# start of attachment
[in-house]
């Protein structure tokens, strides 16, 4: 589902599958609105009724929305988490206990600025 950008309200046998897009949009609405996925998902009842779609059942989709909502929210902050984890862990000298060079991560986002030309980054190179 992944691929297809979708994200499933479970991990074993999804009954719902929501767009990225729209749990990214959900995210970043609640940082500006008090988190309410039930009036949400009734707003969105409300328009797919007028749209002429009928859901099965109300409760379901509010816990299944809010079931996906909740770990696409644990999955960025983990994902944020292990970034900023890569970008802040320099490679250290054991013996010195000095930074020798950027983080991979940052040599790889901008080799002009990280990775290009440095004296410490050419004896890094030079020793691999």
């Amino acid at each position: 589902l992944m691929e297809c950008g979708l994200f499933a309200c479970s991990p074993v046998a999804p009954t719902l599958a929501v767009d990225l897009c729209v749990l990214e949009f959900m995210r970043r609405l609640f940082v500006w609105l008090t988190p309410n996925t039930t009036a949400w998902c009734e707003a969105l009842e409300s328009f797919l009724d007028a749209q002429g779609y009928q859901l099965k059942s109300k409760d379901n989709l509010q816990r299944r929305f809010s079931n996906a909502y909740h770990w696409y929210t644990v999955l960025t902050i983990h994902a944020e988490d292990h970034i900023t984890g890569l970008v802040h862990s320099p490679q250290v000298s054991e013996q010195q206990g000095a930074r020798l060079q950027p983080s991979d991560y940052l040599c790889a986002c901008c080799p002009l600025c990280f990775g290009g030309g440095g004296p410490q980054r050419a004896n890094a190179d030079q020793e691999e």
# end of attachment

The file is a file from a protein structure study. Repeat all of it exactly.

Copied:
[in-house]
């Protein structure tokens, strides 16, 4: 589902599958609105009724929305988490206990600025 950008309200046998897009949009609405996925998902009842779609059942989709909502929210902050984890862990000298060079991560986002030309980054190179 992944691929297809979708994200499933479970991990074993999804009954719902929501767009990225729209749990990214959900995210970043609640940082500006008090988190309410039930009036949400009734707003969105409300328009797919007028749209002429009928859901099965109300409760379901509010816990299944809010079931996906909740770990696409644990999955960025983990994902944020292990970034900023890569970008802040320099490679250290054991013996010195000095930074020798950027983080991979940052040599790889901008080799002009990280990775290009440095004296410490050419004896890094030079020793691999």
């Amino acid at each position: 589902l992944m691929e297809c950008g979708l994200f499933a309200c479970s991990p074993v046998a999804p009954t719902l599958a929501v767009d990225l897009c729209v749990l990214e949009f959900m995210r970043r609405l609640f940082v500006w609105l008090t988190p309410n996925t039930t009036a949400w998902c009734e707003a969105l009842e409300s328009f797919l009724d007028a749209q002429g779609y009928q859901l099965k059942s109300k409760d379901n989709l509010q816990r299944r929305f809010s079931n996906a909502y909740h770990w696409y929210t644990v999955l960025t902050i983990h994902a944020e988490d292990h970034i900023t984890g890569l970008v802040h862990s320099p490679q250290v000298s054991e013996q010195q206990g000095a930074r020798l060079q950027p983080s991979d991560y940052l040599c790889a986002c901008c080799p002009l600025c990280f990775g290009g030309g440095g004296p410490q980054r050419a004896n890094a190179d030079q020793e691999e």